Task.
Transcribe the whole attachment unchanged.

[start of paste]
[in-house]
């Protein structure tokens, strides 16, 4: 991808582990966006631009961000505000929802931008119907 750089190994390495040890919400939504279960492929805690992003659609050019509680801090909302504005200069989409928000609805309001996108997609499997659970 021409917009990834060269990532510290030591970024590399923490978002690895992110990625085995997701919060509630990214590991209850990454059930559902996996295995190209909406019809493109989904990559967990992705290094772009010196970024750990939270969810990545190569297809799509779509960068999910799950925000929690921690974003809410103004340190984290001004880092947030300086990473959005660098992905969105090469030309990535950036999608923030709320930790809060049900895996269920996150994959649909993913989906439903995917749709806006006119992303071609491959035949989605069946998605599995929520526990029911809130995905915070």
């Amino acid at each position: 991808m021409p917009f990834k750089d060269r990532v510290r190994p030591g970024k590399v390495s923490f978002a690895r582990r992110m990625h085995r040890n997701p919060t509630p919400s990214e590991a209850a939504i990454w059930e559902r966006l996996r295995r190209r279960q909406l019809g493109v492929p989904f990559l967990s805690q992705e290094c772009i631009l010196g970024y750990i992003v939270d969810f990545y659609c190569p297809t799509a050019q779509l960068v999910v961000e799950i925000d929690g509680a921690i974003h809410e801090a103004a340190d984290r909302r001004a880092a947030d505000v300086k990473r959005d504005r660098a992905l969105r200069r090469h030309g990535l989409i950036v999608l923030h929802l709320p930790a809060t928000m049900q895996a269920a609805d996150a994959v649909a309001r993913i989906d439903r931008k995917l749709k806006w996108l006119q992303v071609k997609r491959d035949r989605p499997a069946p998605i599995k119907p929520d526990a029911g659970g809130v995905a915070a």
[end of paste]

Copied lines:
[in-house]
């Protein structure tokens, strides 16, 4: 991808582990966006631009961000505000929802931008119907 750089190994390495040890919400939504279960492929805690992003659609050019509680801090909302504005200069989409928000609805309001996108997609499997659970 021409917009990834060269990532510290030591970024590399923490978002690895992110990625085995997701919060509630990214590991209850990454059930559902996996295995190209909406019809493109989904990559967990992705290094772009010196970024750990939270969810990545190569297809799509779509960068999910799950925000929690921690974003809410103004340190984290001004880092947030300086990473959005660098992905969105090469030309990535950036999608923030709320930790809060049900895996269920996150994959649909993913989906439903995917749709806006006119992303071609491959035949989605069946998605599995929520526990029911809130995905915070």
């Amino acid at each position: 991808m021409p917009f990834k750089d060269r990532v510290r190994p030591g970024k590399v390495s923490f978002a690895r582990r992110m990625h085995r040890n997701p919060t509630p919400s990214e590991a209850a939504i990454w059930e559902r966006l996996r295995r190209r279960q909406l019809g493109v492929p989904f990559l967990s805690q992705e290094c772009i631009l010196g970024y750990i992003v939270d969810f990545y659609c190569p297809t799509a050019q779509l960068v999910v961000e799950i925000d929690g509680a921690i974003h809410e801090a103004a340190d984290r909302r001004a880092a947030d505000v300086k990473r959005d504005r660098a992905l969105r200069r090469h030309g990535l989409i950036v999608l923030h929802l709320p930790a809060t928000m049900q895996a269920a609805d996150a994959v649909a309001r993913i989906d439903r931008k995917l749709k806006w996108l006119q992303v071609k997609r491959d035949r989605p499997a069946p998605i599995k119907p929520d526990a029911g659970g809130v995905a915070a």